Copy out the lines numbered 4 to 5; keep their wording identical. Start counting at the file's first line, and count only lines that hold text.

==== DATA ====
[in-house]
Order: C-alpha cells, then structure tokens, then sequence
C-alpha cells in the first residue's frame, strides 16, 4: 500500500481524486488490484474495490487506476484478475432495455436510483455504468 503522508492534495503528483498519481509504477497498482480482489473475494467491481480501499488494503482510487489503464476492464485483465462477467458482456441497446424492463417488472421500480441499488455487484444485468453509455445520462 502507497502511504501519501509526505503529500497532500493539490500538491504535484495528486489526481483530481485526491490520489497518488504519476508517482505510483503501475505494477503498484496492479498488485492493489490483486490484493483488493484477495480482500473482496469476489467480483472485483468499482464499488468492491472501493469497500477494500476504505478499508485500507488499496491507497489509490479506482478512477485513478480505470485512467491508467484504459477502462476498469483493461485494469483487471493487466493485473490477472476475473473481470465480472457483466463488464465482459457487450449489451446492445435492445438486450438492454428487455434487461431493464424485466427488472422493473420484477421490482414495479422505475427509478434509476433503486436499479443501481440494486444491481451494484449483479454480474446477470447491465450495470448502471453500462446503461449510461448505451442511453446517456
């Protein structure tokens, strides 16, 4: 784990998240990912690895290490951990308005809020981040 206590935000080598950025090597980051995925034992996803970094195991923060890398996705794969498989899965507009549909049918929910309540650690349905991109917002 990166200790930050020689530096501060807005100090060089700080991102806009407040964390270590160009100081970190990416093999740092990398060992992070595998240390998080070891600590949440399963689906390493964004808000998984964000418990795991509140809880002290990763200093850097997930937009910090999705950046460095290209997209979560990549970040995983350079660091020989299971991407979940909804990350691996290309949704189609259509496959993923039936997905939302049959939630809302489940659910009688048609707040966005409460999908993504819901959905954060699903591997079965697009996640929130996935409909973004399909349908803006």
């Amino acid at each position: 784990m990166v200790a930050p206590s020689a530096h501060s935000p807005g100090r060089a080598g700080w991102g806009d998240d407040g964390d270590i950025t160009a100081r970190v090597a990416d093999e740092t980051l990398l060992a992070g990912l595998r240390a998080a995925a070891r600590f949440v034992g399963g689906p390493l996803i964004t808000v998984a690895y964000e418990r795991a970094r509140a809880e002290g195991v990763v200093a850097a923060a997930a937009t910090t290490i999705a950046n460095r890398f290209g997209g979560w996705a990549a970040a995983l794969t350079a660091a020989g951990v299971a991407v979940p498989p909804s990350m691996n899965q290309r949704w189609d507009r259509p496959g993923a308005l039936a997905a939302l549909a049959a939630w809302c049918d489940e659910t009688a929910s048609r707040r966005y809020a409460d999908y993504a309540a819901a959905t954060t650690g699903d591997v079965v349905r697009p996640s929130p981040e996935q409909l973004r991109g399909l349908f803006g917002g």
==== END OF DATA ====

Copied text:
């Protein structure tokens, strides 16, 4: 784990998240990912690895290490951990308005809020981040 206590935000080598950025090597980051995925034992996803970094195991923060890398996705794969498989899965507009549909049918929910309540650690349905991109917002 990166200790930050020689530096501060807005100090060089700080991102806009407040964390270590160009100081970190990416093999740092990398060992992070595998240390998080070891600590949440399963689906390493964004808000998984964000418990795991509140809880002290990763200093850097997930937009910090999705950046460095290209997209979560990549970040995983350079660091020989299971991407979940909804990350691996290309949704189609259509496959993923039936997905939302049959939630809302489940659910009688048609707040966005409460999908993504819901959905954060699903591997079965697009996640929130996935409909973004399909349908803006």
């Amino acid at each position: 784990m990166v200790a930050p206590s020689a530096h501060s935000p807005g100090r060089a080598g700080w991102g806009d998240d407040g964390d270590i950025t160009a100081r970190v090597a990416d093999e740092t980051l990398l060992a992070g990912l595998r240390a998080a995925a070891r600590f949440v034992g399963g689906p390493l996803i964004t808000v998984a690895y964000e418990r795991a970094r509140a809880e002290g195991v990763v200093a850097a923060a997930a937009t910090t290490i999705a950046n460095r890398f290209g997209g979560w996705a990549a970040a995983l794969t350079a660091a020989g951990v299971a991407v979940p498989p909804s990350m691996n899965q290309r949704w189609d507009r259509p496959g993923a308005l039936a997905a939302l549909a049959a939630w809302c049918d489940e659910t009688a929910s048609r707040r966005y809020a409460d999908y993504a309540a819901a959905t954060t650690g699903d591997v079965v349905r697009p996640s929130p981040e996935q409909l973004r991109g399909l349908f803006g917002g």